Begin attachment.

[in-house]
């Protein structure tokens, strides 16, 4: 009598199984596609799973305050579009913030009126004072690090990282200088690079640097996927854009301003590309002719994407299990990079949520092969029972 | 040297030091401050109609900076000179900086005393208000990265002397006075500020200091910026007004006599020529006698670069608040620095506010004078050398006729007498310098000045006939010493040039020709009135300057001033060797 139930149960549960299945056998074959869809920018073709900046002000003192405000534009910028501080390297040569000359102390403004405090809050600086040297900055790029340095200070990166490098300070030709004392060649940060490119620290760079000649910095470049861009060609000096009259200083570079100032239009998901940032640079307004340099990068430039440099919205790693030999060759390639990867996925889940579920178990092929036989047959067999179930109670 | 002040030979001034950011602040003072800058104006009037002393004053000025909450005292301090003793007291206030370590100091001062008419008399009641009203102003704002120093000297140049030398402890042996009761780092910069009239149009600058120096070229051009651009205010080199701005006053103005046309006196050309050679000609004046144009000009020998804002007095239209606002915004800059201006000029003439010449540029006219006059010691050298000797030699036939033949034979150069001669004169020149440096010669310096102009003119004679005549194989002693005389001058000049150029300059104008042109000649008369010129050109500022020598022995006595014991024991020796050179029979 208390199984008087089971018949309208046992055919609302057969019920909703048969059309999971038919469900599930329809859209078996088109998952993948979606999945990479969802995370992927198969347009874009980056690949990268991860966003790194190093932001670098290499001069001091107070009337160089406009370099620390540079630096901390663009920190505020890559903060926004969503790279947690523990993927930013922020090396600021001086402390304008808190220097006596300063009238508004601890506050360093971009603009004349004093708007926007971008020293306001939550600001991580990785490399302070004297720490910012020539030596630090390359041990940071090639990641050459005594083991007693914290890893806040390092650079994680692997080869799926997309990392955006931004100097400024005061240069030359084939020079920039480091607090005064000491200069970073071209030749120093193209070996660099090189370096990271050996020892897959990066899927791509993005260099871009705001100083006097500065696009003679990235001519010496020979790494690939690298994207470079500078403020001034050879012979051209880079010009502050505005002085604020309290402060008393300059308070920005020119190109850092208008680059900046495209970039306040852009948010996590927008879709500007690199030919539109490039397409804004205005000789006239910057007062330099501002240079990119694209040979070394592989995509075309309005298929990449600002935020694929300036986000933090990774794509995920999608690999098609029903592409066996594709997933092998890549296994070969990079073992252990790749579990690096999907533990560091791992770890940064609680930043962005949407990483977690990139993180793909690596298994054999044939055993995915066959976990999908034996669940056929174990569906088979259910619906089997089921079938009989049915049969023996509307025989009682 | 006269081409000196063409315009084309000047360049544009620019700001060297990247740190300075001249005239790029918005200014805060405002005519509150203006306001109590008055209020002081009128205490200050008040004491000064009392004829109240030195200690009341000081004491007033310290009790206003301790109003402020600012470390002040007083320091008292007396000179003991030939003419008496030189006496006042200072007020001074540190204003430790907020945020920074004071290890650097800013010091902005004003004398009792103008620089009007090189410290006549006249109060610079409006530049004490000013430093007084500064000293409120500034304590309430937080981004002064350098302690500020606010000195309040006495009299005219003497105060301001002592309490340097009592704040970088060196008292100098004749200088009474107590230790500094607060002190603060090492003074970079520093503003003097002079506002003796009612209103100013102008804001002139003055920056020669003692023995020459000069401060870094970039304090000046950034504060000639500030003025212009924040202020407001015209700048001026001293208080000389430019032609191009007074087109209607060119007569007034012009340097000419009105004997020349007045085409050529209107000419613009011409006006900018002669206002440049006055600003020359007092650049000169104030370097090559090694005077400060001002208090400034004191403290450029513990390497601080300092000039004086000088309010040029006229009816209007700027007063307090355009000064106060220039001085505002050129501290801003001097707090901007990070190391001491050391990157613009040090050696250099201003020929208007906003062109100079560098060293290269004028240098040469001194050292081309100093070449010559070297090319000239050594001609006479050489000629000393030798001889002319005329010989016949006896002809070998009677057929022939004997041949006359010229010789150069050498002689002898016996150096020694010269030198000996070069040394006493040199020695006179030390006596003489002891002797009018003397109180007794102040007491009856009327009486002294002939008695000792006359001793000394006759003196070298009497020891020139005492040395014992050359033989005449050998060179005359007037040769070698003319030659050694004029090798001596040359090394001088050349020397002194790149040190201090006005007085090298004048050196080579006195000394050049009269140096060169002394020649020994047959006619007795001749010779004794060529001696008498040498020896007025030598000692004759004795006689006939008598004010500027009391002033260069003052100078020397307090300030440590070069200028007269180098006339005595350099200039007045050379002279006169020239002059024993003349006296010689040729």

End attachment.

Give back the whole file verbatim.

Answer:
[in-house]
């Protein structure tokens, strides 16, 4: 009598199984596609799973305050579009913030009126004072690090990282200088690079640097996927854009301003590309002719994407299990990079949520092969029972 | 040297030091401050109609900076000179900086005393208000990265002397006075500020200091910026007004006599020529006698670069608040620095506010004078050398006729007498310098000045006939010493040039020709009135300057001033060797 139930149960549960299945056998074959869809920018073709900046002000003192405000534009910028501080390297040569000359102390403004405090809050600086040297900055790029340095200070990166490098300070030709004392060649940060490119620290760079000649910095470049861009060609000096009259200083570079100032239009998901940032640079307004340099990068430039440099919205790693030999060759390639990867996925889940579920178990092929036989047959067999179930109670 | 002040030979001034950011602040003072800058104006009037002393004053000025909450005292301090003793007291206030370590100091001062008419008399009641009203102003704002120093000297140049030398402890042996009761780092910069009239149009600058120096070229051009651009205010080199701005006053103005046309006196050309050679000609004046144009000009020998804002007095239209606002915004800059201006000029003439010449540029006219006059010691050298000797030699036939033949034979150069001669004169020149440096010669310096102009003119004679005549194989002693005389001058000049150029300059104008042109000649008369010129050109500022020598022995006595014991024991020796050179029979 208390199984008087089971018949309208046992055919609302057969019920909703048969059309999971038919469900599930329809859209078996088109998952993948979606999945990479969802995370992927198969347009874009980056690949990268991860966003790194190093932001670098290499001069001091107070009337160089406009370099620390540079630096901390663009920190505020890559903060926004969503790279947690523990993927930013922020090396600021001086402390304008808190220097006596300063009238508004601890506050360093971009603009004349004093708007926007971008020293306001939550600001991580990785490399302070004297720490910012020539030596630090390359041990940071090639990641050459005594083991007693914290890893806040390092650079994680692997080869799926997309990392955006931004100097400024005061240069030359084939020079920039480091607090005064000491200069970073071209030749120093193209070996660099090189370096990271050996020892897959990066899927791509993005260099871009705001100083006097500065696009003679990235001519010496020979790494690939690298994207470079500078403020001034050879012979051209880079010009502050505005002085604020309290402060008393300059308070920005020119190109850092208008680059900046495209970039306040852009948010996590927008879709500007690199030919539109490039397409804004205005000789006239910057007062330099501002240079990119694209040979070394592989995509075309309005298929990449600002935020694929300036986000933090990774794509995920999608690999098609029903592409066996594709997933092998890549296994070969990079073992252990790749579990690096999907533990560091791992770890940064609680930043962005949407990483977690990139993180793909690596298994054999044939055993995915066959976990999908034996669940056929174990569906088979259910619906089997089921079938009989049915049969023996509307025989009682 | 006269081409000196063409315009084309000047360049544009620019700001060297990247740190300075001249005239790029918005200014805060405002005519509150203006306001109590008055209020002081009128205490200050008040004491000064009392004829109240030195200690009341000081004491007033310290009790206003301790109003402020600012470390002040007083320091008292007396000179003991030939003419008496030189006496006042200072007020001074540190204003430790907020945020920074004071290890650097800013010091902005004003004398009792103008620089009007090189410290006549006249109060610079409006530049004490000013430093007084500064000293409120500034304590309430937080981004002064350098302690500020606010000195309040006495009299005219003497105060301001002592309490340097009592704040970088060196008292100098004749200088009474107590230790500094607060002190603060090492003074970079520093503003003097002079506002003796009612209103100013102008804001002139003055920056020669003692023995020459000069401060870094970039304090000046950034504060000639500030003025212009924040202020407001015209700048001026001293208080000389430019032609191009007074087109209607060119007569007034012009340097000419009105004997020349007045085409050529209107000419613009011409006006900018002669206002440049006055600003020359007092650049000169104030370097090559090694005077400060001002208090400034004191403290450029513990390497601080300092000039004086000088309010040029006229009816209007700027007063307090355009000064106060220039001085505002050129501290801003001097707090901007990070190391001491050391990157613009040090050696250099201003020929208007906003062109100079560098060293290269004028240098040469001194050292081309100093070449010559070297090319000239050594001609006479050489000629000393030798001889002319005329010989016949006896002809070998009677057929022939004997041949006359010229010789150069050498002689002898016996150096020694010269030198000996070069040394006493040199020695006179030390006596003489002891002797009018003397109180007794102040007491009856009327009486002294002939008695000792006359001793000394006759003196070298009497020891020139005492040395014992050359033989005449050998060179005359007037040769070698003319030659050694004029090798001596040359090394001088050349020397002194790149040190201090006005007085090298004048050196080579006195000394050049009269140096060169002394020649020994047959006619007795001749010779004794060529001696008498040498020896007025030598000692004759004795006689006939008598004010500027009391002033260069003052100078020397307090300030440590070069200028007269180098006339005595350099200039007045050379002279006169020239002059024993003349006296010689040729």